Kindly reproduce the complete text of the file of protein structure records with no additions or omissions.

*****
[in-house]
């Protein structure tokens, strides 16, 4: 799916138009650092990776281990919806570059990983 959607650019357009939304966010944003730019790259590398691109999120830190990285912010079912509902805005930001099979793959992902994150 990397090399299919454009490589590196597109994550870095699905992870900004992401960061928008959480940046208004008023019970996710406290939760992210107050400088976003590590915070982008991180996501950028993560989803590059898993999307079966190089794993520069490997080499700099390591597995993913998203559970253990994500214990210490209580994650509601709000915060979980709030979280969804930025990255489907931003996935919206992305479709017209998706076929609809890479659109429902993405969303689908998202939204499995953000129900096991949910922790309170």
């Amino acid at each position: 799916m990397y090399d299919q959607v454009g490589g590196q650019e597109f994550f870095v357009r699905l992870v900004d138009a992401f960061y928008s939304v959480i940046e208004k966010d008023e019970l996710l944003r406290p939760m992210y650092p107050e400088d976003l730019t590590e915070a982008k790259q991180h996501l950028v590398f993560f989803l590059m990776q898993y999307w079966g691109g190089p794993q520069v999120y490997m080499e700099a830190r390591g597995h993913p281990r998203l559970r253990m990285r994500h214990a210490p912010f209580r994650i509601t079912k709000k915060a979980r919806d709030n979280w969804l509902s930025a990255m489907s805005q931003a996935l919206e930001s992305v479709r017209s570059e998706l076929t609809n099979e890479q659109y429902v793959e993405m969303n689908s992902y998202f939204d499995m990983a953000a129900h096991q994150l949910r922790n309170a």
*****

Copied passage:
[in-house]
């Protein structure tokens, strides 16, 4: 799916138009650092990776281990919806570059990983 959607650019357009939304966010944003730019790259590398691109999120830190990285912010079912509902805005930001099979793959992902994150 990397090399299919454009490589590196597109994550870095699905992870900004992401960061928008959480940046208004008023019970996710406290939760992210107050400088976003590590915070982008991180996501950028993560989803590059898993999307079966190089794993520069490997080499700099390591597995993913998203559970253990994500214990210490209580994650509601709000915060979980709030979280969804930025990255489907931003996935919206992305479709017209998706076929609809890479659109429902993405969303689908998202939204499995953000129900096991949910922790309170």
């Amino acid at each position: 799916m990397y090399d299919q959607v454009g490589g590196q650019e597109f994550f870095v357009r699905l992870v900004d138009a992401f960061y928008s939304v959480i940046e208004k966010d008023e019970l996710l944003r406290p939760m992210y650092p107050e400088d976003l730019t590590e915070a982008k790259q991180h996501l950028v590398f993560f989803l590059m990776q898993y999307w079966g691109g190089p794993q520069v999120y490997m080499e700099a830190r390591g597995h993913p281990r998203l559970r253990m990285r994500h214990a210490p912010f209580r994650i509601t079912k709000k915060a979980r919806d709030n979280w969804l509902s930025a990255m489907s805005q931003a996935l919206e930001s992305v479709r017209s570059e998706l076929t609809n099979e890479q659109y429902v793959e993405m969303n689908s992902y998202f939204d499995m990983a953000a129900h096991q994150l949910r922790n309170a």